Wednesday, June 19, 2013

Defending the indefensible

Source: AlterNet
Note: US is ranked 27th in median wealth.  Graphic did not appear with original article.

by Michael Roberts

Greg Mankiw is professor and chairman of the prestigious economics department of Harvard University.  He is also author of the most widely used textbook on economics by university undergraduates.  So he could not be more ‘mainstream’.  Mankiw has a blog ( and just published a new paper entitled,
Defending the 1% (

Mankiw is trying to be provocative and clever in this paper by arguing that there are perfectly good economic and even moral reasons for the top 1% of income earners in the US to have their huge share of total income.  In 2010, the top 1% had 17.4% of all income earned in the US, by any measure a very extreme level of income inequality.  As has been documented in many studies, that share of income going to the 1% has risen sharply from just (!) 7.7% in 1973.   Mankiw seeks to justify (defend) this more than doubling of the income of the 1% against the cries and protests of the Occupy movement.  He feigns to show sympathy with their ‘principles’ but his paper aims from beginning to end to refute all the arguments of ‘the left’ that this inequality is morally wrong or inefficient by using the principles of mainstream economics and a “healthy dose of political philosophy”.

His first defence is the one most used, namely that the reason the top 1% have had a rising share of income in the last 40 years has been the growing gap between the skills and education of workers.  ‘Skill-biased technical change’ has increased the demand for skilled labour and so incomes for the skilled have risen faster than the unskilled.  Mankiw quotes the usual study of his fellow Harvard economists, Claudia Goldin and Larry Katz  who have described this as a “race between education and technology.”   But there are plenty of other studies that argue something different has been going on.  In a working paper from the OECD, Kaja Bonesmo Frederiksen (Income inequality in the European Union, OECD Working paper 952, 16 April 2012), found that the reason that the top 10% did better was down to several factors: a decline in progressive taxation, rising capital gains from property and share ownership, so-called performance related pay, weaker trade unions and globalisation – indeed all the elements of the neo-liberal era – and not better technology skills (see my post,

The differences between the pay of the skilled and unskilled is not much different in the US compared to the UK or Europe.  And yet, as the OECD working paper shows, the ratio of the share of real disposable income growth going to top 10% over growth in income going to the bottom 10% averaged 2.6 times for the European Union, 9.1 times for the UK and a staggering 21.9 times for the US.  That means the top 10% of income earners in the US got 22 times more growth in income that the bottom 10% between the mid-1980s and 2008, while in France and Greece income growth for the bottom 10% was faster than for the top 10%!   So the most ‘neo-liberal’ capitalist economies saw the most unequal expansion in incomes.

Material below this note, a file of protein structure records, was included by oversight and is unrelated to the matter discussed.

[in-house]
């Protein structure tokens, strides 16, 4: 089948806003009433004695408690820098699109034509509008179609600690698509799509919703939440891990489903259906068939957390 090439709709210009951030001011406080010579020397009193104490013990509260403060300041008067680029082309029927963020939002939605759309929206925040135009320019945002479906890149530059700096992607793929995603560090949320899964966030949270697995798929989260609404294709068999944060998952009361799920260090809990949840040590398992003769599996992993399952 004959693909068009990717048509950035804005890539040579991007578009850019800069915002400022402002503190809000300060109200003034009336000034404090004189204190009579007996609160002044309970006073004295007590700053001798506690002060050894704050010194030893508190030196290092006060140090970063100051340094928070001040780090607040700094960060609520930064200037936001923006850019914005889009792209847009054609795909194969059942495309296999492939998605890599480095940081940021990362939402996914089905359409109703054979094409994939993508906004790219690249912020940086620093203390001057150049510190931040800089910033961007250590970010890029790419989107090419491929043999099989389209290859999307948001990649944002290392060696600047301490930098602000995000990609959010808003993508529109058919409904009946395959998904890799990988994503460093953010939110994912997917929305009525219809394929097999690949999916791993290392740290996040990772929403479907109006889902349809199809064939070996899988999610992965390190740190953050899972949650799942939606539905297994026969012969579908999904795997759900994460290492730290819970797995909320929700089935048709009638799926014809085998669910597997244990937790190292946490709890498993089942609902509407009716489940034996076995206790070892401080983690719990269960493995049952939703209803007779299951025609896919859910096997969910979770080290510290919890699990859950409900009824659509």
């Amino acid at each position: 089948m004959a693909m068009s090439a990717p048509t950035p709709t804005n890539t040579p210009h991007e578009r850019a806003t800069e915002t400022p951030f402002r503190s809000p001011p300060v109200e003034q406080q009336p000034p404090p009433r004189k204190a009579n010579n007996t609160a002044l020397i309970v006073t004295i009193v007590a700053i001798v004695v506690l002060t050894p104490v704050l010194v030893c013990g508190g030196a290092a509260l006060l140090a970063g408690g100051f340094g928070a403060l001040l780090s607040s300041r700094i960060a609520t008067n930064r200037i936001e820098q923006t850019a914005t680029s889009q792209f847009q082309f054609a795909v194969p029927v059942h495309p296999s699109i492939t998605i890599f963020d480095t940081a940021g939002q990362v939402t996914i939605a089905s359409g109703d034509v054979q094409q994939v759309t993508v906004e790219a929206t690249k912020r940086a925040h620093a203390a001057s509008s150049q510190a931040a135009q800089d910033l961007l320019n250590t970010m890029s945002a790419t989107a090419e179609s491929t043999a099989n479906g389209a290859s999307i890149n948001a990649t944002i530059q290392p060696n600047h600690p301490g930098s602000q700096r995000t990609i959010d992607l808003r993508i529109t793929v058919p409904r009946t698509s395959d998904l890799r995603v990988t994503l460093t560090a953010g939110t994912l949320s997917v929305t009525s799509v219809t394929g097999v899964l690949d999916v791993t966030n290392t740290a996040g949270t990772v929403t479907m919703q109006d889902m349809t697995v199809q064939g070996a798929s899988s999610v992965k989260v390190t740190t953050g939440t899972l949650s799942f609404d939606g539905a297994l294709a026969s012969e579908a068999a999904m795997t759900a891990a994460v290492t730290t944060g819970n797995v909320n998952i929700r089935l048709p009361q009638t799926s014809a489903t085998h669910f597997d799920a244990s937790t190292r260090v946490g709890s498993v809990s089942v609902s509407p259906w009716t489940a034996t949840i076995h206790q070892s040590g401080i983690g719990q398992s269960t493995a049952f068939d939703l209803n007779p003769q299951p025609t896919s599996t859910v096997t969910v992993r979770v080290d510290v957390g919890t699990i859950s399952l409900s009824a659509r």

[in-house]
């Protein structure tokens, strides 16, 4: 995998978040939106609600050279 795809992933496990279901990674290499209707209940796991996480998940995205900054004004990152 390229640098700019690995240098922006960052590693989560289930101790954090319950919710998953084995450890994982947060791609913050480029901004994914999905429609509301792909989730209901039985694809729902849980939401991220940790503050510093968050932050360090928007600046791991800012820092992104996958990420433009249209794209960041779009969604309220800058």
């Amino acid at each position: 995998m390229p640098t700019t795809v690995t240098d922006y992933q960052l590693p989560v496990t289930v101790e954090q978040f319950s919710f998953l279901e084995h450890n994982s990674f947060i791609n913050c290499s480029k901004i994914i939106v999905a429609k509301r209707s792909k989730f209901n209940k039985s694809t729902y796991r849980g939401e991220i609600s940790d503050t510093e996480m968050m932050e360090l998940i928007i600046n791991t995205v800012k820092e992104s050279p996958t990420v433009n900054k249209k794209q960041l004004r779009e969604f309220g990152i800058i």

Mankiw wants to dismiss the arguments of Joseph Stiglitz (The price of inequality, 2012) who argues that the top 1% have scooped the lion’s share of incomes because of ‘rent-seeking’, namely the ability to appropriate incomes produced through protectionism, cronyism and favourable regulations on tax and profits.  Mankiw says that ‘rent-seeking’ is no worse than 40 years ago, but this is an assertion without evidence in the same way that he criticises Stiglitz as making.

Mankiw insists that “the very wealthy get that way by making substantial economic contributions, not by gaming the system or taking advantage of some market failure or the political process”.  Yet it is difficult to imagine that the chief executives of top companies have done so well because they are so much more skilled than 40 years ago rather than just because they have been able to siphon off more corporate profits through their control of company boards.  Mankiw denies that is the case because non-quoted private companies pay their chief executives even more than the boards of quoted companies pay theirs.  What that proves I don’t know, except that family companies can pay the head of their tribe whatever they like without any reference to wider shareholders.  The UK’s High Pay Commission found that chief executives  of large companies are often paid 70, 80 or over 100 times the salary of their average worker, when three decades ago the ratio usually stood at 13 to 1.

According to the UK’s Financial Services Authority, 1800 bankers in the City still earn more than £1m a year after the banking collapse. So income rewards are not related to performance, but to the power of capital.   The UK’s Institute of Fiscal Studies found that bankers’ bonuses had played a large part in creating this divide. “If you look at who is racing away, then half the top 1% of high earners work in financial services,” said the IFS researcher.  Mark Stewart, a professor of economics at Warwick University, has shown that “almost all the increase in inequality has come from financial services” in the past 12 years.  But Mankiw tells us that these investment bankers are “most talented” and therefore should be “highly compensated”.   He sort of admits that the earnings of the top investment bankers might just be ‘rent-seeking’.  So what society needs is to “devise a legal and regulatory framework to ensure we get the right kind and amount of financial activity”.  But “that’s a difficult task”.  Indeed it is.